We are all interested in time, even if we are not all rabidly worried about punctuality. We have got used to the idea of seconds, minutes, hours, days, weeks, months and years, without thinking very often where these divisions come from. Being a person of mathematical bent, I often think of such things, just as I love seeing and examining in detail geometrical patterns in anything and everything around me.
I am fascinated by the idea of days of the week. As we in the "west" tend to know, the Bible tells us that each new day for our Jewish brothers and sisters begins at dusk and continues until the following dusk. Thus, in Genesis, we have the most poetic and imaginative version of the story of creation, starting with darkness. Therein, the first day, starting with what is now, in our system, Saturday evening to Sunday evening, went on into light, and each day thereafter follows the same pattern. The seventh day, the Sabbath, runs from what we "westerners" call Friday evening to Saturday evening, and was set aside for rest. Thus, of course, except in the land of the midnight sun, the Sabbath and Sunday never even have a common dividing line.
I have never found out what any practising Jewish person does to know when to begin or end the observance of the Sabbath, once he or she is in a place where, for so many months, there is no dusk and no dawn. For reasons which I have never understood, many in the English-speaking world (but nowhere else, so far as I know) talk and write as if the word Sabbath was another name for Sunday. All I can say is that they must never have read attentively any of the Gospel accounts of the Crucifixion, where it is made very clear that the Resurrection took place on the day after the Sabbath. Furthermore, they do not understand that each week most Christians celebrate Sunday, the first day, as the Lord's Day which follows on gloriously from and after the Sabbath.
As to seconds, minutes and hours, these were, until comparatively recently, calculated locally, and the time would vary from place to place, even village to village. However, the coming of the railways made it necessary for time to be regulated (and later divided into time zones), since without some kind of coherence it became obvious that timetables could not have any degree of evenness. With so much air travel, this has become even more obvious since we find that we sometimes cross several time zones in one single flight.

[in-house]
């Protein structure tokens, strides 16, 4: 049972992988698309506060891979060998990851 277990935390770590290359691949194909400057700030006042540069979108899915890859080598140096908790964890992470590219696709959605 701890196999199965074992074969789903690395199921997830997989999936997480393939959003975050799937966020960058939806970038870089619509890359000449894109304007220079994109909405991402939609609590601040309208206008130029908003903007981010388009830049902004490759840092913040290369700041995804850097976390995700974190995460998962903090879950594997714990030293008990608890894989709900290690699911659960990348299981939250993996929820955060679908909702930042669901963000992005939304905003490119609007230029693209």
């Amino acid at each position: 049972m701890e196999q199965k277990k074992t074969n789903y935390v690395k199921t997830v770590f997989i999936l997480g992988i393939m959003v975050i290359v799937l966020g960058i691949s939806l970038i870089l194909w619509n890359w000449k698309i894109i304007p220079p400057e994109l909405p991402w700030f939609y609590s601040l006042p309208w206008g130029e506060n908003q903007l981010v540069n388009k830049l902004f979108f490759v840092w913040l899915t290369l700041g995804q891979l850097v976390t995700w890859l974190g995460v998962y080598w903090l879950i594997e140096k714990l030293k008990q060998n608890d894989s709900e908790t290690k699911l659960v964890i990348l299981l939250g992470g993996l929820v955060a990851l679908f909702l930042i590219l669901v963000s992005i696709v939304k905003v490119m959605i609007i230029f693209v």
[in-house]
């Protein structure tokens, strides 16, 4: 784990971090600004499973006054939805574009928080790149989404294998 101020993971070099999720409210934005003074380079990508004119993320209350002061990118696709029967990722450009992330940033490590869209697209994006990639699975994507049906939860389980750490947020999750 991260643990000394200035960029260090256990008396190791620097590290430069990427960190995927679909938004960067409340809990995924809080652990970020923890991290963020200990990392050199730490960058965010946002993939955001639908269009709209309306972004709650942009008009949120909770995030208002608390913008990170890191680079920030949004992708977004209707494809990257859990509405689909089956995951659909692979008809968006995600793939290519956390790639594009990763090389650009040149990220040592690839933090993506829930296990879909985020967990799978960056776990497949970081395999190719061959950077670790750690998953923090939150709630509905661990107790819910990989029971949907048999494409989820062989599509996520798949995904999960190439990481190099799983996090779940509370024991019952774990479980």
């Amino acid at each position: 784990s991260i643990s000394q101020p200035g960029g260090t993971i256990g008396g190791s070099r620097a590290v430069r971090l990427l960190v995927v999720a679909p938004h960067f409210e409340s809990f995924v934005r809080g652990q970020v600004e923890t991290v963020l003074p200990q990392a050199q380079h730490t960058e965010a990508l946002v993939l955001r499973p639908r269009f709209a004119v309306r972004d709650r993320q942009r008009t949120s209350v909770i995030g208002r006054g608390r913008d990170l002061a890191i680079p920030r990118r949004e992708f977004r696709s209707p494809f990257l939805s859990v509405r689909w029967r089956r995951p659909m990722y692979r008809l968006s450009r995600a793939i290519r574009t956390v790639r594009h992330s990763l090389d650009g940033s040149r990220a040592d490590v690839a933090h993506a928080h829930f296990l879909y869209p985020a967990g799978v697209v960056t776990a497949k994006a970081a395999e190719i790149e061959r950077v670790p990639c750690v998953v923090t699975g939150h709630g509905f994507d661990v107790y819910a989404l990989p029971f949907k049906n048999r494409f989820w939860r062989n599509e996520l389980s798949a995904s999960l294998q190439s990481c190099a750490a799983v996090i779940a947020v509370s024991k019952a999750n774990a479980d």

In my younger years, when I still had to travel around by air as part of my job, I suffered more than most from jet-lag, and I therefore tried to break my journeys to spread the strain. For example, on one occasion travelling from Paris to New Delhi, I broke my journey at Cairo, thus dividing the five and a half hour time zone difference into one section of two hours and another of three and a half hours. I was out of luck, though, since this did not work to overcome the problem. The aircraft on the second leg had engine problems, and we passengers were forced to spend a whole night on Teheran Airport (fortunately in the aircraft for myself and some friends whom I found on the same flight, going to the same event, each on a row of seats with the arm-rests removed). We managed to persuade the charming air-hostesses to grant us this privilege. It takes me a day or two to recover from even such a time difference as that, so I was glad that I had time to recover once I had arrived in New Delhi. Totally different from me is one of my sons-in-law, who happily, since he has regularly to go on lengthy flights, overcomes the effects without any apparent difficulty.
Months pose further problems, since they were originally based on the relation between the earth and the moon and some calendars are based still on this relationship, such as those used in Judaism and in Islam. To correct the shortfall in days in each year, these calendars add when necessary a extra month. We in the "west" have fairly standard months, and we tailor them to fit, more or less precisely, into our year (calculated on the relation between the sun and the earth) by adding (every four years with specific exceptions) one day to February. These variations can become confusing when we see that the great feasts of our Jewish and Muslim friends can be at what are very different dates for us in each of our years.
In general, we have managed to impose our system of years on the rest of the world, but we must not forget that our friends of other traditions follow others, and I find it wonderful that we can somehow muddle through, despite these differences. I long since became accustomed to calendars in majority Islamic countries giving every day its due date, both under the "western" Calendar (based on Christian tradition) and under the Muslim calendar. I see no reason for not allowing this anywhere and everywhere.
Tolerance is what we need in such matters, as in so many other fields of human activity, and I have for a long time found it a fascinating subject. Let us not try to force others to abide by our habits and customs, just as we should never endeavour to impose our ideas of freedom and democracy on those whose very decent traditions make them find another solution, which is not necessarily wrong.
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